Due to unique optical and electronic properties tin oxide nanoparticles (SnO2 NPs) have shown potential for various applications including solar cell, catalyst, and biomedicine. However, there is limited information concerning the interaction of SnO2 NPs with human cells. In this study, we explored the potential mechanisms of cytotoxicity of SnO2 NPs in human breast cancer (MCF-7) cells. Results demonstrated that SnO2 NPs induce cell viability reduction, lactate dehydrogenase leakage, rounded cell morphology, cell cycle arrest and low mitochondrial membrane potential in dose- and time-dependent manner. SnO2 NPs were also found to provoke oxidative stress evident by generation of reactive oxygen species (ROS), hydrogen peroxide (H2O2) and lipid peroxidation, while depletion of glutathione (GSH) level and lower activity of several antioxidant enzymes. Remarkably, we observed that ROS generation, GSH depletion, and cytotoxicity induced by SnO2 NPs were effectively abrogated by antioxidant N-acetylcycteine. Our data have shown that SnO2 NPs induce toxicity in MCF-7 cells via oxidative stress. This study warrants further research to explore the genotoxicity of SnO2 NPs in different types of cancer cells.
    Keywords:  Antioxidants; Biointeraction; Biomedical application; Cytotoxicity; Human health; Redox homeostasis; SnO(2)nanoparticles
    DOI:  https://doi.org/10.1016/j.colsurfb.2018.08.040
  4. Free Radic Biol Med. 2018 Aug 30. pii: S0891-5849(18)31184-5. [Epub ahead of print]
    Liu D, Ma Z, Di S, Yang Y, Yang J, Xu L, Reiter RJ, Qiao S, Yuan J.
      Doxorubicin (DOX) is a highly effective anticancer anthracycline drug, but its side effects at the level of the heart has limited its widespread clinical application. Melatonin is a documented potent antioxidant, nontoxic and cardioprotective agent, and it is involved in maintaining mitochondrial homeostasis and function. The present study established acute DOX-induced cardiotoxicity models in both H9c2 cells incubated with 1μM DOX and C57BL/6 mice treated with DOX (20mg/kg cumulative dose). Melatonin markedly alleviated the DOX-induced acute cardiac dysfunction and myocardial injury. Both in vivo and in vitro studies verified that melatonin inhibited DOX-induced mitochondrial dysfunction and morphological disorders, apoptosis, and oxidative stress via the activation of AMPK and upregulation of PGC1α with its downstream signaling (NRF1, TFAM and UCP2). These effects were reversed by the use of AMPK siRNA or PGC1α siRNA in H9c2 cells, and were also negated by the cotreatment with AMPK inhibitor Compound C in vivo. Moreover, PGC1α knockdown was without effect on the AMPK phosphorylation induced by melatonin in the DOX treated H9c2 cells. Therefore, AMPK/PGC1α pathway activation may represent a new mechanism for melatonin exerted protection against acute DOX cardiotoxicity through preservation of mitochondrial homeostasis and alleviation of oxidative stress and apoptosis.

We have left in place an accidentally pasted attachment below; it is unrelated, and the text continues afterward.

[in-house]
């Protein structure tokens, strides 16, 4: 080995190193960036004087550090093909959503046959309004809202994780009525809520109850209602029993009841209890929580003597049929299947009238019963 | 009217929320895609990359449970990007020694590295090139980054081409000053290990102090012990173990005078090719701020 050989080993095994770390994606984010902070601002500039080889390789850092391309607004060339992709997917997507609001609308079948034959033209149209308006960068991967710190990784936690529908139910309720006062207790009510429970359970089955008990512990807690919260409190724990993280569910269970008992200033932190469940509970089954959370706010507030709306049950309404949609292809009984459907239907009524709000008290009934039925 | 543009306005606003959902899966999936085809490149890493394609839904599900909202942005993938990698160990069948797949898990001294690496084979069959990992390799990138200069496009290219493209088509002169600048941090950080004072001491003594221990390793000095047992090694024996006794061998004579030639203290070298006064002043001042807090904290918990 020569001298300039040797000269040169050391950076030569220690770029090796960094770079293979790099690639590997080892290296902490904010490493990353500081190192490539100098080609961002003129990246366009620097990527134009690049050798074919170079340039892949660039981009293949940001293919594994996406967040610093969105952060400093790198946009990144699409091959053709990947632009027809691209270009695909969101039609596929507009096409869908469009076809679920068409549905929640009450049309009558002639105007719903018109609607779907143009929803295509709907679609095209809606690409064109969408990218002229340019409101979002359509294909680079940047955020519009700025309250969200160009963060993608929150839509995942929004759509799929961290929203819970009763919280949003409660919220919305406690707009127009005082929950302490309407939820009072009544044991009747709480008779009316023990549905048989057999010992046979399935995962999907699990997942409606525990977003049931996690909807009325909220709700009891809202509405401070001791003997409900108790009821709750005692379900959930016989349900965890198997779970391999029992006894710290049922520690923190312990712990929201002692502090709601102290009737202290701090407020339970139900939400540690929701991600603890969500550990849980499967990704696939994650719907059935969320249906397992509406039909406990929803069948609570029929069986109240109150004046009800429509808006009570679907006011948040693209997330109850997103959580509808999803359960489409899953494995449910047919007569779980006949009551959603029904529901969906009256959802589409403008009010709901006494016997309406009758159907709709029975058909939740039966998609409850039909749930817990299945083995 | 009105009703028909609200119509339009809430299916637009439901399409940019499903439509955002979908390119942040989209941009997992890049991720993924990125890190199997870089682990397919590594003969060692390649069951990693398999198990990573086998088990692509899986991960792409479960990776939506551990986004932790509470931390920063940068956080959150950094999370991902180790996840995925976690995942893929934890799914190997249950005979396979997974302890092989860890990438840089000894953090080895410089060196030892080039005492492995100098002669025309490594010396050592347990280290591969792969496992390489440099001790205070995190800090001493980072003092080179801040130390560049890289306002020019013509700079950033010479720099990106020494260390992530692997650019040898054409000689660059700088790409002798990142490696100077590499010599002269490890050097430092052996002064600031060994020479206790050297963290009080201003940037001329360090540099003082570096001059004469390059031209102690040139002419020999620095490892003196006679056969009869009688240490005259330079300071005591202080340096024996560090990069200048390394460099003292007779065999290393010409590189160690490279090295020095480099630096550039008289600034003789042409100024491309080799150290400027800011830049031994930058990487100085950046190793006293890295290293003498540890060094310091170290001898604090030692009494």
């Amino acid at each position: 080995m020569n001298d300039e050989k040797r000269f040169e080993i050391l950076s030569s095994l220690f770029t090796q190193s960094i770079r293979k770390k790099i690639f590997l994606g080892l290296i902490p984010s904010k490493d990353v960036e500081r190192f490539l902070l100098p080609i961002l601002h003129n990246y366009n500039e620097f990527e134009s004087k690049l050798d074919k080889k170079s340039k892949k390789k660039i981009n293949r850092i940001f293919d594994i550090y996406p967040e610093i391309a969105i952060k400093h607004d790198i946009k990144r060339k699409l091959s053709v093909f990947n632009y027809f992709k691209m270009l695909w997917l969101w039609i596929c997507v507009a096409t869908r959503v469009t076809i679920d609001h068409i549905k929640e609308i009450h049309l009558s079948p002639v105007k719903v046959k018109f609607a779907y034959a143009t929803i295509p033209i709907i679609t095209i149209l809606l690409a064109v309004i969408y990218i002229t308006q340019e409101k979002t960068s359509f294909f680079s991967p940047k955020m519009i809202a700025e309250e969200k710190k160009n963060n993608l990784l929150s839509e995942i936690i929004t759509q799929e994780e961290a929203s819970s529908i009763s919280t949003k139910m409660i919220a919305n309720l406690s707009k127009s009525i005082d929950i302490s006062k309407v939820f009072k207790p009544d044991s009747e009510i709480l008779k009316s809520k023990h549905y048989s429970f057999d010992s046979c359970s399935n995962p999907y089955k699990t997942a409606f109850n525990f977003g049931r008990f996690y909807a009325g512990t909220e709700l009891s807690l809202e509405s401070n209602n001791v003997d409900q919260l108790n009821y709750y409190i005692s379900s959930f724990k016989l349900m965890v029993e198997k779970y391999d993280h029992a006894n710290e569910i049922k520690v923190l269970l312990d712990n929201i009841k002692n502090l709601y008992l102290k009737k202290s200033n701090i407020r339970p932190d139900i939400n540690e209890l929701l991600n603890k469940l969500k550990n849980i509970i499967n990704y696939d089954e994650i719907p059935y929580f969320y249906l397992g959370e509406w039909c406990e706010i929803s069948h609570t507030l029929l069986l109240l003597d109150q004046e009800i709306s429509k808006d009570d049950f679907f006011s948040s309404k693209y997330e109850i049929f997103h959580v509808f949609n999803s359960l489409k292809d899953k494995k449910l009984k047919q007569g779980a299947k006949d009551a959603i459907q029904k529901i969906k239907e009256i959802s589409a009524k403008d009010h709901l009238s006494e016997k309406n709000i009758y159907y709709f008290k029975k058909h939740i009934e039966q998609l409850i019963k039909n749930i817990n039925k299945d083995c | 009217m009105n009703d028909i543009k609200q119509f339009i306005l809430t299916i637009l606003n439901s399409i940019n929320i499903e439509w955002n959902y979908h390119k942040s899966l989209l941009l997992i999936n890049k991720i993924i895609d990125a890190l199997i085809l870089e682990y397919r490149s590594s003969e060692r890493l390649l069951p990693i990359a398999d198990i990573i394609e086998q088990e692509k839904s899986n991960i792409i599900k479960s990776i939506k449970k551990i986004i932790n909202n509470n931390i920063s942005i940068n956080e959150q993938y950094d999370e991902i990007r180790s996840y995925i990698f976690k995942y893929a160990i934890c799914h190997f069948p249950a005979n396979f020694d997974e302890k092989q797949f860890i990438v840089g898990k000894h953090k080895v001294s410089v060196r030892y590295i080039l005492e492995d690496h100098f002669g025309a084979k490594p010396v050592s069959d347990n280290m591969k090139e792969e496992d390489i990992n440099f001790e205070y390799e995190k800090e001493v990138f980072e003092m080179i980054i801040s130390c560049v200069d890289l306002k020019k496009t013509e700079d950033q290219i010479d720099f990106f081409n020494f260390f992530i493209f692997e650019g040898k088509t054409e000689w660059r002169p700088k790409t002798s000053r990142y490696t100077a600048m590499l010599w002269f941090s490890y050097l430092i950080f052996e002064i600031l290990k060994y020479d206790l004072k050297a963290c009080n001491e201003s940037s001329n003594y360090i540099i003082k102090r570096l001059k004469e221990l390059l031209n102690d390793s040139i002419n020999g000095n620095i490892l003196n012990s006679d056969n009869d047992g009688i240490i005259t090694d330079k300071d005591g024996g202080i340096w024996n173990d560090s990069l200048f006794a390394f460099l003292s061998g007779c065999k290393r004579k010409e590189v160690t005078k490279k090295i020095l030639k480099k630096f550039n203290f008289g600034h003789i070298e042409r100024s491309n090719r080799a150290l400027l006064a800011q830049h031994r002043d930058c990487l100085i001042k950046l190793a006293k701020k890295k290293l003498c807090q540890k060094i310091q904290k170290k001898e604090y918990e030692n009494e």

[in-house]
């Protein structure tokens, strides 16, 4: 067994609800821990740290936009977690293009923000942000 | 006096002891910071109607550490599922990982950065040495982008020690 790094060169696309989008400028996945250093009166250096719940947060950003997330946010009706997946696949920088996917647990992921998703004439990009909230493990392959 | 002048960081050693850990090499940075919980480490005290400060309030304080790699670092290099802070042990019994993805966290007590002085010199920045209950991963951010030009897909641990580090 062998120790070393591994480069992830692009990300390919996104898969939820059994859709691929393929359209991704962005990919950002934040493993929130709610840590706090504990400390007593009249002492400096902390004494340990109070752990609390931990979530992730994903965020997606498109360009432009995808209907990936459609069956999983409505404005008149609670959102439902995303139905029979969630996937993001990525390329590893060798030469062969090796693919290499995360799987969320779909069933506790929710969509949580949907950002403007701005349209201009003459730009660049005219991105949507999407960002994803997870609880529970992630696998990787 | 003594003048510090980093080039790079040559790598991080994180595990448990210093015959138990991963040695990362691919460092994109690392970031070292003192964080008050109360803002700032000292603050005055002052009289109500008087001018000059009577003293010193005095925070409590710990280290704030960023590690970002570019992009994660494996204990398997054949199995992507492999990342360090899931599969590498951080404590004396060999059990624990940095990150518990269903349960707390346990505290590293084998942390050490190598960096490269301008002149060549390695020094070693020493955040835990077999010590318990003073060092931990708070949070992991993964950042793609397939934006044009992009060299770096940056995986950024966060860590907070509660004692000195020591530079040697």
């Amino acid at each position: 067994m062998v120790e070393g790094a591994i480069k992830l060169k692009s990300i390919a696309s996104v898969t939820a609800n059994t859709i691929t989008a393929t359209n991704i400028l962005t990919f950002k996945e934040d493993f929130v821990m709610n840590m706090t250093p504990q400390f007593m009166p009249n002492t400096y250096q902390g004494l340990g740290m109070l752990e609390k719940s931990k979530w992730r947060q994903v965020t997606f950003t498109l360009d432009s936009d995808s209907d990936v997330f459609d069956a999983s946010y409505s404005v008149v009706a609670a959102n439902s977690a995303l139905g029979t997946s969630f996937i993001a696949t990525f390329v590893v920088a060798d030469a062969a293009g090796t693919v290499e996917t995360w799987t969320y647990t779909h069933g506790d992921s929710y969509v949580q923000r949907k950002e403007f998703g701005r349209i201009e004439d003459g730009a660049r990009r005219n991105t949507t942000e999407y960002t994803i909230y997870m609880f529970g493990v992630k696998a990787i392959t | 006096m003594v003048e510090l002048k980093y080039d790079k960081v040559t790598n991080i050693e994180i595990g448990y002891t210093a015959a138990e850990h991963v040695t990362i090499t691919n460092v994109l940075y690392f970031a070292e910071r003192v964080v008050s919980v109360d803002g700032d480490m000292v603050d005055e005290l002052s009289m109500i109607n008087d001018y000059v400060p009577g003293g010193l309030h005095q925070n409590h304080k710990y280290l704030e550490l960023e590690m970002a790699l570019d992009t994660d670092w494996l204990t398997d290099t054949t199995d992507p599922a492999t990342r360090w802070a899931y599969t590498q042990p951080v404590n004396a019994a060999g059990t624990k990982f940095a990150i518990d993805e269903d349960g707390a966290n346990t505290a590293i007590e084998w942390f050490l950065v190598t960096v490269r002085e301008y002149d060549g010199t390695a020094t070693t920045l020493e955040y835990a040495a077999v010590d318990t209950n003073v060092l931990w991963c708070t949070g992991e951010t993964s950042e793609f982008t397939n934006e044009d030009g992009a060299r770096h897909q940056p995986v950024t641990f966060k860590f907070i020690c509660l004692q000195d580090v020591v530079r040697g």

Keywords:  AMPK; Melatonin; PGC1α; apoptosis; cardiotoxicity; doxorubicin; mitochondria
    DOI:  https://doi.org/10.1016/j.freeradbiomed.2018.08.032